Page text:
Morinda lucida. The antimalarial investigation of partly purified cysteine-stabilised peptide extracts of M. lucida leaf was assessed in vitro against P. falciparum W2 and its activities on certain liver and erythrocyte antioxidant parameters in P. berghei NK65-infected mice. Low activities were observed in P. falciparum W2 (IC50: >50 μg/ml); however, in vivo activity against P. berghei led to 51.52% reduction in parasitaemia on 96 h after inoculation and considerably decreased () malondialdehyde concentrations in the liver and erythrocyte at high doses in contrast to untreated controls [60]. N-Hexane and chloroform fractions of M. lucida leaf extract conducted using standard techniques showed significant activities at 0.6 mg/ml [64]. The antimalarial activities of M. lucida investigated in P. berghei-infected mice exhibited dose-dependent chemosuppression of 39.8–90.5 which show pronounced activities than quinine [58].

Enantia chlorantha. Enantia chlorantha Oliver (or Annickia chlorantha) belongs to Annonaceae family, so-called Awopa, Osu pupa or Dokita igbo, Eru meru, Kakerim, and Erenba-vbogo in Nigeria. It is dense and widely distributed in Nigeria, Angola, Gabon, Cameroon, and Congo [77]. Oral administration of aqueous extract of E. chlorantha inhibited Plasmodium yoelii in mice at 0.2 to 150 mg/ml while ethanolic extract inhibited the parasite at dose of 0.05 to 0.5 mg/g. The ethanolic and aqueous extracts have ED50 values of 0·34 mg·g−1and 6·9 mg·g−1 which are schizonticidal in the mode of action. The activities could be linked to the presence of saponins, tannins, simple sugars, and alkaloids [78]. Synergic reactions of E. chlorantha with N. latifolia and A. altilis were reported to display significant antimalarial and prophylactic activities. This justifies the ethnomedical practice of combination of antimalarial herbal therapies in combating acute or chronic malaria [63].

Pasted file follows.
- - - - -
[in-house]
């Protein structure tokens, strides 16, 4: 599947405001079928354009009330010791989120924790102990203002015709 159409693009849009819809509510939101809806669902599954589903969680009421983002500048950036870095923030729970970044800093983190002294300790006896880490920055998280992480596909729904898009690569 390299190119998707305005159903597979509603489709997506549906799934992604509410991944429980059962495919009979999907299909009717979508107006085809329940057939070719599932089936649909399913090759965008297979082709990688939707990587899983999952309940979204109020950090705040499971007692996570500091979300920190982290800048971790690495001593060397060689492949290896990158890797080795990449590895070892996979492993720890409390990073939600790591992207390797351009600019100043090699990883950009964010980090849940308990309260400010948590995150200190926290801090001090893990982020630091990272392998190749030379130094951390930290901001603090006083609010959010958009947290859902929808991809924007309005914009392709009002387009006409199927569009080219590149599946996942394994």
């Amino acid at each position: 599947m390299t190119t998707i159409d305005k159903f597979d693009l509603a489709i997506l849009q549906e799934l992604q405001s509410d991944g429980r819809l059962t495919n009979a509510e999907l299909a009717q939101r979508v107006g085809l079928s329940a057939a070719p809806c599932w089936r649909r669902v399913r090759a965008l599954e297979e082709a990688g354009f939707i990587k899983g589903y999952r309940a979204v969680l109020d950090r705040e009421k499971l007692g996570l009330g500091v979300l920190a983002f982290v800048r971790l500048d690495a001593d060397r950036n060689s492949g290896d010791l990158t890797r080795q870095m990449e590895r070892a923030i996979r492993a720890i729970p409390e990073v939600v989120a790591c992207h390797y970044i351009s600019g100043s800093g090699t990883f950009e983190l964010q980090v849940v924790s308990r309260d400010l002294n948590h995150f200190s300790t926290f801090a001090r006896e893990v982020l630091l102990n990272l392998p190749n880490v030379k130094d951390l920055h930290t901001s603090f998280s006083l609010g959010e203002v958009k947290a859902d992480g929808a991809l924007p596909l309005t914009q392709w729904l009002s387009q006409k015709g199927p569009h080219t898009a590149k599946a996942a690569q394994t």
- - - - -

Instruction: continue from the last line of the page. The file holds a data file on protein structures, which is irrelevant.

Aloe vera. The methanolic extracts of Aloe vera were assessed in vivo for its antiplasmodial potency against P. falciparum strain with 50% inhibition of 32 to 77 μg/ml. The anthrone C-glucoside homonataloin isolated inhibited the strains with activity of 13.46 ± 1.36 μg/ml (IC50); similarly, homonataloin displayed activities of 107.20 ± 4.14 μg/ml (IC50) [79]. C-glycosylated anthrones, that is, nataloin and 7-hydroxyaloin, two isolated compounds in Aloe pulcherrima, displayed significant dose-independent activities on plasmodia strain using 4-day suppressive test. Pronounced activity of 56.2% was observed at 200 mg/kg/day in 48 h, which support the ethnomedical claims of the plant [80].

Carica papaya. The antimalarial property of Carica papaya leaf extracts was screened against P. falciparum 3D7 and Dd2 strains using bioassay-guided fractions and dichloromethane extract. The petroleum ether and chloroform fractions of C. papaya fruit and root assessed in vivo for antimalarial activity against early P. berghei infection in mice displayed pronounced chemosuppressive effect at . Significant activities were observed in petroleum ether fractions (61.78%) compared to 48.11% of chloroform fraction [71]. The synergistic effects displayed by the administration of C. papaya and V. amygdalina in ameliorating plasmodium infection in mice showed significant result at . The oral administration significantly surged the RBC and PCV renaissance when compared to the disease control. This underlined the importance of plants in conventional therapy of malaria infection [68]. Ethanolic leaf extract of C. papaya was appraised on chloroquine-sensitive and chloroquine-resistant strains of P. falciparum. The extracts significantly inhibited the activities of both plasmodium strains with IC50 = 40.75%, 36.54%, 25.30%, and 18.0% for chloroquine-sensitive and IC50 = 50.23%, 32.50%, 21.45%, and 23.12% for chloroquine-resistance plasmodium strains [81].

Azadirachta indica. Azadirachta indica extract is appraised to contain bioactive compounds which dictate its potencies against P. vivax and P. falcifarum [82]. Ethanolic leaf extracts assessed in vivo absolutely inhibited P. berghei growth, at azadirachtin dosage of 50 mg/kg mouse body weight [83]. The in vivo antiplasmodial potency of aqueous and ethanolic leaf extracts was examined in P. berghei-infected BALB/c mice at dosage of 50 to 200 mg/kg/day. Both extracts exhibited significant antiplasmodial potency in a dose-dependent technique which could be due to the active antiplasmodial compounds screened [56].